Micromechanics of High-Pressure Compaction in Granular Quartz Aggregates

Suzanne J.T. Hangx*, Nicolas Brantut

*Corresponding author for this work

Research output: Contribution to journalArticleAcademicpeer-review


The mechanical behavior of porous sandstones is generally modeled using concepts from granular mechanics, often overlooking the effect of cementation. To probe the key differences between sand and sandstone mechanics, we performed triaxial deformation experiments on Ottawa quartz sand at 5- to 40 MPa effective confining pressure. At 5 MPa, the samples are able to dilate. At higher confinement, the aggregates show continuous compaction, displaying strain hardening. The stress-strain behavior is nonlinear, and the exact onset of inelastic compaction could not be determined accurately. Measured P-wave velocities show the development of anisotropy. With increasing axial strain, the along-axis velocities tend to increase, while velocities perpendicular to the compression axis tend to decrease (at low pressure) or remain constant (at high pressure). In samples deformed under elevated pressure conditions, acoustic emission event locations are diffuse. Microstructural investigations show an increase in grain chipping and crushing with increasing confining pressure, but no evidence of localized compaction could be observed. The nature of the pore fluid, either decane or water, does not significantly influence the mechanical behavior at strain rates of 10−6 to 10−4 s−1. Grain angularity and grain-size distribution also did not significantly change the mechanical behavior. We infer that our observations indicate that the lack of cementation introduces additional degrees of freedom for grains to slide, rotate, and reorganize at the sample scale, precluding the existence and sustainability of stress concentrations beyond the grain scale. This results in progressive compaction and hardening, and lack of compaction localization.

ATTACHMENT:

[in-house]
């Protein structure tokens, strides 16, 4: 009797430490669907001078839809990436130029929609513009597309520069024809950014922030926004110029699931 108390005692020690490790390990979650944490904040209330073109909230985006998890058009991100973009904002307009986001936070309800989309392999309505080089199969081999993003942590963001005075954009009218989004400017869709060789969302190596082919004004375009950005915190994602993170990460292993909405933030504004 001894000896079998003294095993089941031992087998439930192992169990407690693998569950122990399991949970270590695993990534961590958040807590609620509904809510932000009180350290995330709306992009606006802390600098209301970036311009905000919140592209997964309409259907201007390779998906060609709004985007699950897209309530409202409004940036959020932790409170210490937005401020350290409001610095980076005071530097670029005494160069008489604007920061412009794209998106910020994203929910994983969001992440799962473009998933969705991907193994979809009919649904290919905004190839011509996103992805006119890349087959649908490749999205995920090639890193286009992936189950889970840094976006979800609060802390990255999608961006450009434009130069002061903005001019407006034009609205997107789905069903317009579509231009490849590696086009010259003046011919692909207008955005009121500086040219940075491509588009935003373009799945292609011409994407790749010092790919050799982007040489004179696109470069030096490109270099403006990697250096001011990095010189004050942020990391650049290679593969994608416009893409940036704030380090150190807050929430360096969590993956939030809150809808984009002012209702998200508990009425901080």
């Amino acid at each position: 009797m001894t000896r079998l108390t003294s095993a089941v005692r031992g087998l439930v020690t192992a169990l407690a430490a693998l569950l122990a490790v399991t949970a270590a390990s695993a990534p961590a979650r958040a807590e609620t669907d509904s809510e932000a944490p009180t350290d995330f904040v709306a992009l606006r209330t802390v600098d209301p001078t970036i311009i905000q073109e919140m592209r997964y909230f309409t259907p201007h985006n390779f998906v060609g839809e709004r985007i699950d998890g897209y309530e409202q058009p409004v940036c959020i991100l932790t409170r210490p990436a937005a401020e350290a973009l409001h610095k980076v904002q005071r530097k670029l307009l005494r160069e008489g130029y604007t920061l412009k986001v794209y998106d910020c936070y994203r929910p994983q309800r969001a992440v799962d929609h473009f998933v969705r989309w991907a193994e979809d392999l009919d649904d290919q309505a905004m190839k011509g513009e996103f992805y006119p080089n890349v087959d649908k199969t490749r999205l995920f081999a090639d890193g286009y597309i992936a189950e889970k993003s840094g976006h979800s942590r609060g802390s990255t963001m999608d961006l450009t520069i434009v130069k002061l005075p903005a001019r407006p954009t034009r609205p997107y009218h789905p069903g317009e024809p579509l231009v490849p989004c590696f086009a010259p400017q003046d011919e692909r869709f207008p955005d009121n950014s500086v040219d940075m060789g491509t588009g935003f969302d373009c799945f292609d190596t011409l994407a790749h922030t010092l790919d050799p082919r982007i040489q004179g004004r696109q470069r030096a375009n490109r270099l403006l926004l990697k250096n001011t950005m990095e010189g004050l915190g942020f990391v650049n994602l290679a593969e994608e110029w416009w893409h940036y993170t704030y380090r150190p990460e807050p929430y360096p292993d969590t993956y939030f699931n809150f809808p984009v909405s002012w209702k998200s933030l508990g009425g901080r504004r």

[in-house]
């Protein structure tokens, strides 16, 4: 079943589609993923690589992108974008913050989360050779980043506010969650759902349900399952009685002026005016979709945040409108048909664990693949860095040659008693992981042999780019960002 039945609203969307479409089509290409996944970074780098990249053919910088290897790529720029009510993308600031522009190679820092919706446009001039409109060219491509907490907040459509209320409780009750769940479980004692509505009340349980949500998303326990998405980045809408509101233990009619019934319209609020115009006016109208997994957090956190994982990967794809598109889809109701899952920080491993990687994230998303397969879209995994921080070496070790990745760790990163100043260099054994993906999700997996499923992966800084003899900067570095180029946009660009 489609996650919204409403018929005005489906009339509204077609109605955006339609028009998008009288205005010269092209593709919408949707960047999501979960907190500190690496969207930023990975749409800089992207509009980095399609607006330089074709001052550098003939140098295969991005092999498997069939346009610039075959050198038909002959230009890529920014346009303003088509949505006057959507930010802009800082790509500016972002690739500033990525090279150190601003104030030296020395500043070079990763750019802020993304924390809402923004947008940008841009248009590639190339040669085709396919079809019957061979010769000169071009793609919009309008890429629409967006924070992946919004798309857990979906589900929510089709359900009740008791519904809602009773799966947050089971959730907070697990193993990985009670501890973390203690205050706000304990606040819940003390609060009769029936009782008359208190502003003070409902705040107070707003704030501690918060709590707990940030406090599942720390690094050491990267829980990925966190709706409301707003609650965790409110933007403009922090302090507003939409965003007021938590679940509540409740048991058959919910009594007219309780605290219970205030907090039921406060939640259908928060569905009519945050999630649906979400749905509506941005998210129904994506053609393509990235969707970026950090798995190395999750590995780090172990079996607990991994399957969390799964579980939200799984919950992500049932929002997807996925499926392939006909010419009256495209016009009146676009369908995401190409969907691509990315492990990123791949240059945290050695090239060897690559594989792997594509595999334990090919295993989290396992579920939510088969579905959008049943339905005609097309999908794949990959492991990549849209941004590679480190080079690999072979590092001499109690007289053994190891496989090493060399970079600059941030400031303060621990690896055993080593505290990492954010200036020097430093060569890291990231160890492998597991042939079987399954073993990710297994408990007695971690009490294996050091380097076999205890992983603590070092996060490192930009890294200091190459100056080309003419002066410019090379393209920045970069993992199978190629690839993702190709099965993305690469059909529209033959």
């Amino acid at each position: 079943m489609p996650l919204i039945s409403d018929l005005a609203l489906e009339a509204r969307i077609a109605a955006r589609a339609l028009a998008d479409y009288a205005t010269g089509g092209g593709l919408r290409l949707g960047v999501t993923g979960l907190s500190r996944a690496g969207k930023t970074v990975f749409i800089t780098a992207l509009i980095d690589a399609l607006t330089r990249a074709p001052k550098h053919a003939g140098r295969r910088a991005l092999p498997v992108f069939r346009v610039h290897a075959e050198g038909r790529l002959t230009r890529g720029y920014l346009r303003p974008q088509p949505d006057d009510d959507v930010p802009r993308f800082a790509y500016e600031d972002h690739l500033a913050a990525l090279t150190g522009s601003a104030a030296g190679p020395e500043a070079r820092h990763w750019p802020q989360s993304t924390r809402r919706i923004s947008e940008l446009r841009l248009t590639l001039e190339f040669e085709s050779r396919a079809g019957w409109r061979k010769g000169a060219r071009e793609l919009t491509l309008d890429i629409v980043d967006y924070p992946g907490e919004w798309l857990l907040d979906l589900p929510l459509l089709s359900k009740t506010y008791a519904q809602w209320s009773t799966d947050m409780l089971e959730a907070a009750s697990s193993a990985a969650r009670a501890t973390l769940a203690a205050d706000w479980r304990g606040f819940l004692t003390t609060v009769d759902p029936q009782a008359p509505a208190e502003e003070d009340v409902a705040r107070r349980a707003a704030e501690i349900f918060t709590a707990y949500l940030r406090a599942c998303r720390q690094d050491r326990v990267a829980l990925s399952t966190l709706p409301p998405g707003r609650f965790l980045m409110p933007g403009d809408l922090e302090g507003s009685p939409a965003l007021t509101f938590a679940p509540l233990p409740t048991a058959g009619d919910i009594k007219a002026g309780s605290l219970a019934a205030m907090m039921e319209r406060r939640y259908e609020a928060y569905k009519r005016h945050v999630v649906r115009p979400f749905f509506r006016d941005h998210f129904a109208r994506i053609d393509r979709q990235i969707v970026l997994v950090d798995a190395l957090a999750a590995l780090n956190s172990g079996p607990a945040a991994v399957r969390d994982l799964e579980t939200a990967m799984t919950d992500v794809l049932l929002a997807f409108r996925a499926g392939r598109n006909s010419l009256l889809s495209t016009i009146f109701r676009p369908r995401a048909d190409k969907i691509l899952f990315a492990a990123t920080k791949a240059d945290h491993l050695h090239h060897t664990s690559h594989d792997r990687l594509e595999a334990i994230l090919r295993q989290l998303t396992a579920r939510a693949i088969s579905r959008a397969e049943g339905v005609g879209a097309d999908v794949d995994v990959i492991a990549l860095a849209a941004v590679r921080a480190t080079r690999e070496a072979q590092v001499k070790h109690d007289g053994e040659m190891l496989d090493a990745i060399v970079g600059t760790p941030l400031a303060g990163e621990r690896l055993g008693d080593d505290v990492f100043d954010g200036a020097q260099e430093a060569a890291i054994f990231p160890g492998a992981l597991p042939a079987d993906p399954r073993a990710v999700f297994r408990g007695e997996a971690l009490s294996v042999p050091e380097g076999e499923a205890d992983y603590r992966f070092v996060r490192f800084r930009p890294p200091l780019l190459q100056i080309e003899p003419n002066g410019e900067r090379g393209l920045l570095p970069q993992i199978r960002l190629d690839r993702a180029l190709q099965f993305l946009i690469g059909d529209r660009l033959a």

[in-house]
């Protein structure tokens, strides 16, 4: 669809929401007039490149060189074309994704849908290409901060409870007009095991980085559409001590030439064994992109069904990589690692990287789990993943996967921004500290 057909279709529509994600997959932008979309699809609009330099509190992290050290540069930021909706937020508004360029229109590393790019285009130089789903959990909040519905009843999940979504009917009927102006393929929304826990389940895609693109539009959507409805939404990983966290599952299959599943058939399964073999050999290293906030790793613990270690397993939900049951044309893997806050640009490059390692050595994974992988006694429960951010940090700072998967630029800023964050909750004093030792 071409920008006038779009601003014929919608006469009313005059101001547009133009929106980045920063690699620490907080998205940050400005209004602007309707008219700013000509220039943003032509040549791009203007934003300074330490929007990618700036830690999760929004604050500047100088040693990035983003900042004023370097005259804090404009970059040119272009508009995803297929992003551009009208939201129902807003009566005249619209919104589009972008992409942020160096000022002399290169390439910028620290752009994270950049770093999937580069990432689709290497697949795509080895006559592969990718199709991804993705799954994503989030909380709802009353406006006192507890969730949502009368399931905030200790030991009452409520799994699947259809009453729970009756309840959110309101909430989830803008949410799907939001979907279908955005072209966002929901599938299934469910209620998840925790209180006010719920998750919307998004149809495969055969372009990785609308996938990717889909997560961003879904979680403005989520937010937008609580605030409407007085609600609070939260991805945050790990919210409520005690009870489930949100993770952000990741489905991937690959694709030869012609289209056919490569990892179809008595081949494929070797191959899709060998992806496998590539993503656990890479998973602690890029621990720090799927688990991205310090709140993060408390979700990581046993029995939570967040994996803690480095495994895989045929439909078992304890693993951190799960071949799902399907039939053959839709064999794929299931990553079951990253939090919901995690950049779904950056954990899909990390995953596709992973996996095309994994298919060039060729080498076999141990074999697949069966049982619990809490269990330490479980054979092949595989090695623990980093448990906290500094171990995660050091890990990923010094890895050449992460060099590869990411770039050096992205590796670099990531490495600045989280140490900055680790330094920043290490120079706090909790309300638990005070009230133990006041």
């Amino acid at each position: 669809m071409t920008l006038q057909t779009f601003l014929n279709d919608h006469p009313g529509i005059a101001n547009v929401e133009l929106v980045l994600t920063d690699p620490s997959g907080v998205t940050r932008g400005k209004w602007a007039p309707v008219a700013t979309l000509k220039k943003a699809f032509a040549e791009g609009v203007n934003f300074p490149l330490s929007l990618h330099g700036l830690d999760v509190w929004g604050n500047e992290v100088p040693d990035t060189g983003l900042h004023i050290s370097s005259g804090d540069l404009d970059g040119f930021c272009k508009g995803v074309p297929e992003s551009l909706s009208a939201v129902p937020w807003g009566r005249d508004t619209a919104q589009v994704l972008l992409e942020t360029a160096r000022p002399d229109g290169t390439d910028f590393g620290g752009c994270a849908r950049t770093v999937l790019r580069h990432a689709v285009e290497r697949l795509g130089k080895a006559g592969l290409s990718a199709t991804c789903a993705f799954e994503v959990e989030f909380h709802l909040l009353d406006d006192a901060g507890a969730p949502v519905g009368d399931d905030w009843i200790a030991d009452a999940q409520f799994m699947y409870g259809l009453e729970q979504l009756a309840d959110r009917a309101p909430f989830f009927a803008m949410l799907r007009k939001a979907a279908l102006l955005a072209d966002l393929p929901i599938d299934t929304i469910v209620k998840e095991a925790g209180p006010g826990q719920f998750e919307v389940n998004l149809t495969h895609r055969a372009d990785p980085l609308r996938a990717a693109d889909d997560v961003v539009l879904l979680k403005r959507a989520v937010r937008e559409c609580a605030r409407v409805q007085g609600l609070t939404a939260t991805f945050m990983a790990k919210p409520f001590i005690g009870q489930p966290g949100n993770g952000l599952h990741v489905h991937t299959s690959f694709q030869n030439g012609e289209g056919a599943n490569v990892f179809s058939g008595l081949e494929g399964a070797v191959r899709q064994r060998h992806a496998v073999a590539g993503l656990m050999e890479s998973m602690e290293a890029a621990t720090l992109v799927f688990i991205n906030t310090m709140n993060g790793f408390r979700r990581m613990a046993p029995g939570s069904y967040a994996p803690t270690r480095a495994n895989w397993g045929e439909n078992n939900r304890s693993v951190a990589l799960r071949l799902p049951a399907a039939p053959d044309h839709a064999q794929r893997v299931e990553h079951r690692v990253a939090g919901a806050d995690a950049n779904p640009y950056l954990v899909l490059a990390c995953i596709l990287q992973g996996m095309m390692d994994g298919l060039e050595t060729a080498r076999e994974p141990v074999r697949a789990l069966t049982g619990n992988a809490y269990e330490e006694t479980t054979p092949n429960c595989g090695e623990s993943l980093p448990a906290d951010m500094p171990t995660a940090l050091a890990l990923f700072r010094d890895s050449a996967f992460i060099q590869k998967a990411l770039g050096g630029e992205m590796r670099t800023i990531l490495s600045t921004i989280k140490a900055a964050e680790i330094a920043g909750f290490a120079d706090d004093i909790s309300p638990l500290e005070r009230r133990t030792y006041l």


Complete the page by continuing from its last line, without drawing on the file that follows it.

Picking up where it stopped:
Original languageEnglish
Pages (from-to)6560-6580
Number of pages21
JournalJournal of Geophysical Research: Solid Earth
Issue number7
Publication statusPublished - Jul 2019


  • acoustic properties
  • mechanical properties
  • microstructure
  • sand compaction


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